A law school education may well be the largest investment in a student's life.
The Law School Financial Aid Office has many functions, among the most important of which is getting funds (loans, scholarship and/or federal work-study eligibility) to Tulane law students as painlessly as possible. More importantly, we try to make sure that Tulane law students are informed students--able to make mature and responsible decisions about the amount of educational loans they can afford, and to examine the worthiness of making immediate personal sacrifices to keep the amount of educational debt as low as possible.
Students are encouraged to talk with the Law School administration and faculty about the value of a Tulane legal education and likely income after graduation, and with the staff of the Law Financial Aid Office about the variety of repayment options. Students are also urged to gather together as many family resources as possible and to live as frugally as possible during law school in order to minimize the amount they must borrow.
If you are offered admission to the Law School, we will inform you of the maximum amount of educational loan eligibility available, after scholarship funds and outside resources are determined, and after the processing results of the Free Application for Federal Student Aid (FAFSA) are received. This is not a guarantee of loan funding. Nor is it an endorsement of borrowing every dollar available: to the contrary, we are very concerned that applicants be aware of the effect that their borrowing decisions will have on their future standard of living. We hope you take the opportunity to carefully consider the costs and benefits of borrowing before you enroll in any law school.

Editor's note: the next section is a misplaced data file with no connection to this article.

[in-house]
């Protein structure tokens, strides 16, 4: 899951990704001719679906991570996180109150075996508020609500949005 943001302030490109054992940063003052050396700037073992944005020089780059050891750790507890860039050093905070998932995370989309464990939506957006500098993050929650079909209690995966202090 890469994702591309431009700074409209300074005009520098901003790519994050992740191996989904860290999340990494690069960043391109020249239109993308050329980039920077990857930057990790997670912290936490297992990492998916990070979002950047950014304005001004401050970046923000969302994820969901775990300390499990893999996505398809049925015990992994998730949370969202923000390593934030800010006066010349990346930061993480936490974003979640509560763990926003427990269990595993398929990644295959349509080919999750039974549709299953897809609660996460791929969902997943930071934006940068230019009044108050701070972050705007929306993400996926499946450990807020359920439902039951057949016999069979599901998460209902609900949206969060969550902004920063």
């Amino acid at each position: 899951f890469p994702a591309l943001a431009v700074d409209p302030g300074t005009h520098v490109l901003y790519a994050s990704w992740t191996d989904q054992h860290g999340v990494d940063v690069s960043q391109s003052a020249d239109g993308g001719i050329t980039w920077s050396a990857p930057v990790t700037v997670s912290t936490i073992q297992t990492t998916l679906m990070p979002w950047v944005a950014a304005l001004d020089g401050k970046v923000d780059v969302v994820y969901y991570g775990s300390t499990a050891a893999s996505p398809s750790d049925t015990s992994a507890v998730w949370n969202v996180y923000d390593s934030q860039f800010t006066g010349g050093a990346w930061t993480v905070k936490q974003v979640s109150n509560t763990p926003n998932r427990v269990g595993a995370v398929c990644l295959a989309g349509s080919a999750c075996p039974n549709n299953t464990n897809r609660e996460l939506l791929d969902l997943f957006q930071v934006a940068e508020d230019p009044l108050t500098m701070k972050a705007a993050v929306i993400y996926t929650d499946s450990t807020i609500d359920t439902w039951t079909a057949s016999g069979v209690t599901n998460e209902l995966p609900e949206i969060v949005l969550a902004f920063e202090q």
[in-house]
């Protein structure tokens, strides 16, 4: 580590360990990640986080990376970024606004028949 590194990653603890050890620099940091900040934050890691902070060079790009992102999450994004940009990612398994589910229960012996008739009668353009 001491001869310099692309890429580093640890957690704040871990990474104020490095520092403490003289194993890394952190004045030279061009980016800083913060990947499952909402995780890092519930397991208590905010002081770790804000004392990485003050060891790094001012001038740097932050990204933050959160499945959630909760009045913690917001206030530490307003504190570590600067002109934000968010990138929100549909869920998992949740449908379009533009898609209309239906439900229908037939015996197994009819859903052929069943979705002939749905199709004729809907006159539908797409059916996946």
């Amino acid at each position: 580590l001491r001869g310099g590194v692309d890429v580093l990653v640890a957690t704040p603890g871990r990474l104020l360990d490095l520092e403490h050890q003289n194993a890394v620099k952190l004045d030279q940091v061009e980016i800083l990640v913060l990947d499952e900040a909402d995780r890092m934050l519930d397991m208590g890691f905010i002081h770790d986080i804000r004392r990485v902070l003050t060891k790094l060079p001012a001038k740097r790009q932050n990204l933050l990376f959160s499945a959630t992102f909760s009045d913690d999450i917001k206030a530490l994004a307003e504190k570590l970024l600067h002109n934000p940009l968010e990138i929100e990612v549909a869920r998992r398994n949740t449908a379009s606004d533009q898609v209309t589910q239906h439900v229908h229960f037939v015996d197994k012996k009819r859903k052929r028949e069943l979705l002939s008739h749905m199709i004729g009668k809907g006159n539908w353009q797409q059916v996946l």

For more information on the cost of attendance, please visit the Cost of Attendance page.
We recommend that students obtain a copy of their credit report at least once each year, from one of the agencies listed below. Credit-based loans require clean credit reports, and some state bar authorities will use credit reports as one criterion for bar admission.
The Federal Trade Commission reports that: “A recent amendment to the federal Fair Credit Reporting Act (FCRA) requires each of the nationwide consumer reporting companies to provide you with a free copy of your credit report, at your request, once every 12 months.”
Three large credit reporting agencies (listed below) (and a number of smaller agencies) may provide information to lenders if you apply for a credit-based educational loan (such as a private loan or Federal Graduate PLUS Loan).
800.682.7654, 800.392.1122, 800.422.4879 or 888.397.3742; www.experian.com
800.888.4213 or 312.408.1400; www.tuc.com
If your report contains negative financial information (in error or not), the loan may be denied. We advise you to obtain a copy of at least one of your credit reports for your own review. It is important that you discover problems early so you have time to make corrections (see the Fair Credit Reporting Act for technical requirements www.chamberofcommerce.org/what-is-the-fair-credit-reporting-act) or begin the process of repairing any damage to your credit rating. Tulane is unable to replace "denied" loans with other sources of aid, so it is critical for students to know whether their credit history will support their planned borrowing.